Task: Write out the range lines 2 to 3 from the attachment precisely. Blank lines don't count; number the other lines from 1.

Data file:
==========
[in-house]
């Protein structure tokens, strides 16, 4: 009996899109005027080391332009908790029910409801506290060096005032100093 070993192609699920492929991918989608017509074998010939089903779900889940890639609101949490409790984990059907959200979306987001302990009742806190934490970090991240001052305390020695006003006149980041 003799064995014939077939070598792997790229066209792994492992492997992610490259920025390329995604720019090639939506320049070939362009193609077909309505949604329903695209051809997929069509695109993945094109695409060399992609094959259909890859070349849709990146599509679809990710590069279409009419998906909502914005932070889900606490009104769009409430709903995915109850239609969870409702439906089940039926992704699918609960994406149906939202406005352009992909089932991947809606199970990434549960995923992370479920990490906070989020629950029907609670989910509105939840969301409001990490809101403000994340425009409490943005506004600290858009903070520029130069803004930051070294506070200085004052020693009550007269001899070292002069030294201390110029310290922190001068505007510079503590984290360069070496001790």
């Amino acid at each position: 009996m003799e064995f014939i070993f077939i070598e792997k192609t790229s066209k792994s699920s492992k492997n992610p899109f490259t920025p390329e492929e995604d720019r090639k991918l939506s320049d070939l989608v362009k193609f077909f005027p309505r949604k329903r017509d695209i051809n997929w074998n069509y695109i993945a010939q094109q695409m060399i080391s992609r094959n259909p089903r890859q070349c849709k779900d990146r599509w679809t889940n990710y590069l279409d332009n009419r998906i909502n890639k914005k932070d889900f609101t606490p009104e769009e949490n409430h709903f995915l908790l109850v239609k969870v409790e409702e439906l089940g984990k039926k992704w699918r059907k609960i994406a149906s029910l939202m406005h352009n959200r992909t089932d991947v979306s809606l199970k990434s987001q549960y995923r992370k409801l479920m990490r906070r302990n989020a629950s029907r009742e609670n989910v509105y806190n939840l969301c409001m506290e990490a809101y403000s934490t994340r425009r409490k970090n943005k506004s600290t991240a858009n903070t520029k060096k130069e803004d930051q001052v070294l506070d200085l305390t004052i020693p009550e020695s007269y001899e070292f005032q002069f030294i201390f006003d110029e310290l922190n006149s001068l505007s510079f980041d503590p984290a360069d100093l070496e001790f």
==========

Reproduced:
């Protein structure tokens, strides 16, 4: 009996899109005027080391332009908790029910409801506290060096005032100093 070993192609699920492929991918989608017509074998010939089903779900889940890639609101949490409790984990059907959200979306987001302990009742806190934490970090991240001052305390020695006003006149980041 003799064995014939077939070598792997790229066209792994492992492997992610490259920025390329995604720019090639939506320049070939362009193609077909309505949604329903695209051809997929069509695109993945094109695409060399992609094959259909890859070349849709990146599509679809990710590069279409009419998906909502914005932070889900606490009104769009409430709903995915109850239609969870409702439906089940039926992704699918609960994406149906939202406005352009992909089932991947809606199970990434549960995923992370479920990490906070989020629950029907609670989910509105939840969301409001990490809101403000994340425009409490943005506004600290858009903070520029130069803004930051070294506070200085004052020693009550007269001899070292002069030294201390110029310290922190001068505007510079503590984290360069070496001790």
């Amino acid at each position: 009996m003799e064995f014939i070993f077939i070598e792997k192609t790229s066209k792994s699920s492992k492997n992610p899109f490259t920025p390329e492929e995604d720019r090639k991918l939506s320049d070939l989608v362009k193609f077909f005027p309505r949604k329903r017509d695209i051809n997929w074998n069509y695109i993945a010939q094109q695409m060399i080391s992609r094959n259909p089903r890859q070349c849709k779900d990146r599509w679809t889940n990710y590069l279409d332009n009419r998906i909502n890639k914005k932070d889900f609101t606490p009104e769009e949490n409430h709903f995915l908790l109850v239609k969870v409790e409702e439906l089940g984990k039926k992704w699918r059907k609960i994406a149906s029910l939202m406005h352009n959200r992909t089932d991947v979306s809606l199970k990434s987001q549960y995923r992370k409801l479920m990490r906070r302990n989020a629950s029907r009742e609670n989910v509105y806190n939840l969301c409001m506290e990490a809101y403000s934490t994340r425009r409490k970090n943005k506004s600290t991240a858009n903070t520029k060096k130069e803004d930051q001052v070294l506070d200085l305390t004052i020693p009550e020695s007269y001899e070292f005032q002069f030294i201390f006003d110029e310290l922190n006149s001068l505007s510079f980041d503590p984290a360069d100093l070496e001790f």